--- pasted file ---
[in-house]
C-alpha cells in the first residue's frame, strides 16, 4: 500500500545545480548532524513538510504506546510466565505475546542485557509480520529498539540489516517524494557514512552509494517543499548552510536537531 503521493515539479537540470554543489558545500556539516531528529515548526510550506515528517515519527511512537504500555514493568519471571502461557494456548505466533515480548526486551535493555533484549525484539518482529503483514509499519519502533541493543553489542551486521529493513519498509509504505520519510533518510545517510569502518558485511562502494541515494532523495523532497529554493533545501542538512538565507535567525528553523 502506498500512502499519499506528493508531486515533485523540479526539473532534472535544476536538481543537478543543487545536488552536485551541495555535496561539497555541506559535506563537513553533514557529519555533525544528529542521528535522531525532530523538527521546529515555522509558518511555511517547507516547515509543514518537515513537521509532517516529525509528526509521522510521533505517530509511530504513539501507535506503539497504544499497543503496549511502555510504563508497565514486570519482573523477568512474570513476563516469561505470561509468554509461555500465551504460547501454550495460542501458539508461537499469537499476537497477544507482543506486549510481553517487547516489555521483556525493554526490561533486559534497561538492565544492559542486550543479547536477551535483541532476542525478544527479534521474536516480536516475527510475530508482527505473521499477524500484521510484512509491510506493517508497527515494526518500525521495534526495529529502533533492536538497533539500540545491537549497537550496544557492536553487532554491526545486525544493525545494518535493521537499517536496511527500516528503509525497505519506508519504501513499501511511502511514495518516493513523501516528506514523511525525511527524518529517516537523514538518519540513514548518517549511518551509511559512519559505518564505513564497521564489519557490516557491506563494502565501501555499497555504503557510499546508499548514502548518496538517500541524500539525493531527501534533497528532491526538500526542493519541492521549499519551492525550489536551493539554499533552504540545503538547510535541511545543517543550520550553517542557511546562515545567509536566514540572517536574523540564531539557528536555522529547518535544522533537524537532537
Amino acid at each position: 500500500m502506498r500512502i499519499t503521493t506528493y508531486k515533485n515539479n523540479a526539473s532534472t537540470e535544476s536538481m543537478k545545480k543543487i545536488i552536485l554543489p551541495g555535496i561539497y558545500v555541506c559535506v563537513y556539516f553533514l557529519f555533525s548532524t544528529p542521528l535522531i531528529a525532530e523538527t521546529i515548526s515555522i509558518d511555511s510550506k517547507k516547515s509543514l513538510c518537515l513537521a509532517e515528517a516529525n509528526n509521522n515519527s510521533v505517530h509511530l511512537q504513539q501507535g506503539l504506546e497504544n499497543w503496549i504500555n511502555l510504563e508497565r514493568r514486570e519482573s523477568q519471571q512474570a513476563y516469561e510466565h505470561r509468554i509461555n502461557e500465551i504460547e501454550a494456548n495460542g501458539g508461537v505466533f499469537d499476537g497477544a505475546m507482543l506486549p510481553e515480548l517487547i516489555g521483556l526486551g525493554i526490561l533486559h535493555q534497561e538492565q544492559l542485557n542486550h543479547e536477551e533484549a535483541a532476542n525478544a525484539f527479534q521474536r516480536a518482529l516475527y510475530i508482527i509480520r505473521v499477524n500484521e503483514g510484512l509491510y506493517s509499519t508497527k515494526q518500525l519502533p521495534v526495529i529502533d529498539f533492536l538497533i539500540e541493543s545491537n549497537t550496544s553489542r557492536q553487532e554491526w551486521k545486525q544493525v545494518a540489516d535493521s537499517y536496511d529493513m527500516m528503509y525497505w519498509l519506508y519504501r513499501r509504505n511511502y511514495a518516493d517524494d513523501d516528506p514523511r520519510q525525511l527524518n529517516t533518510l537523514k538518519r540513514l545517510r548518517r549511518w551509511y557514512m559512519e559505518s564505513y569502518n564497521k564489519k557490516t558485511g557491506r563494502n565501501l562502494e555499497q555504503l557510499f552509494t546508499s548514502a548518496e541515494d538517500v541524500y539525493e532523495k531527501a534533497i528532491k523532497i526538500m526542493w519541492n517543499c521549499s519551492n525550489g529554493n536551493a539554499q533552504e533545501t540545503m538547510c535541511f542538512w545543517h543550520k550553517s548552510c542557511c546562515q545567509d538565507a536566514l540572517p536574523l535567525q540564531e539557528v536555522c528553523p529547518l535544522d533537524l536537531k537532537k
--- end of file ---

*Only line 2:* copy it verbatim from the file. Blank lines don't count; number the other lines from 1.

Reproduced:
C-alpha cells in the first residue's frame, strides 16, 4: 500500500545545480548532524513538510504506546510466565505475546542485557509480520529498539540489516517524494557514512552509494517543499548552510536537531 503521493515539479537540470554543489558545500556539516531528529515548526510550506515528517515519527511512537504500555514493568519471571502461557494456548505466533515480548526486551535493555533484549525484539518482529503483514509499519519502533541493543553489542551486521529493513519498509509504505520519510533518510545517510569502518558485511562502494541515494532523495523532497529554493533545501542538512538565507535567525528553523 502506498500512502499519499506528493508531486515533485523540479526539473532534472535544476536538481543537478543543487545536488552536485551541495555535496561539497555541506559535506563537513553533514557529519555533525544528529542521528535522531525532530523538527521546529515555522509558518511555511517547507516547515509543514518537515513537521509532517516529525509528526509521522510521533505517530509511530504513539501507535506503539497504544499497543503496549511502555510504563508497565514486570519482573523477568512474570513476563516469561505470561509468554509461555500465551504460547501454550495460542501458539508461537499469537499476537497477544507482543506486549510481553517487547516489555521483556525493554526490561533486559534497561538492565544492559542486550543479547536477551535483541532476542525478544527479534521474536516480536516475527510475530508482527505473521499477524500484521510484512509491510506493517508497527515494526518500525521495534526495529529502533533492536538497533539500540545491537549497537550496544557492536553487532554491526545486525544493525545494518535493521537499517536496511527500516528503509525497505519506508519504501513499501511511502511514495518516493513523501516528506514523511525525511527524518529517516537523514538518519540513514548518517549511518551509511559512519559505518564505513564497521564489519557490516557491506563494502565501501555499497555504503557510499546508499548514502548518496538517500541524500539525493531527501534533497528532491526538500526542493519541492521549499519551492525550489536551493539554499533552504540545503538547510535541511545543517543550520550553517542557511546562515545567509536566514540572517536574523540564531539557528536555522529547518535544522533537524537532537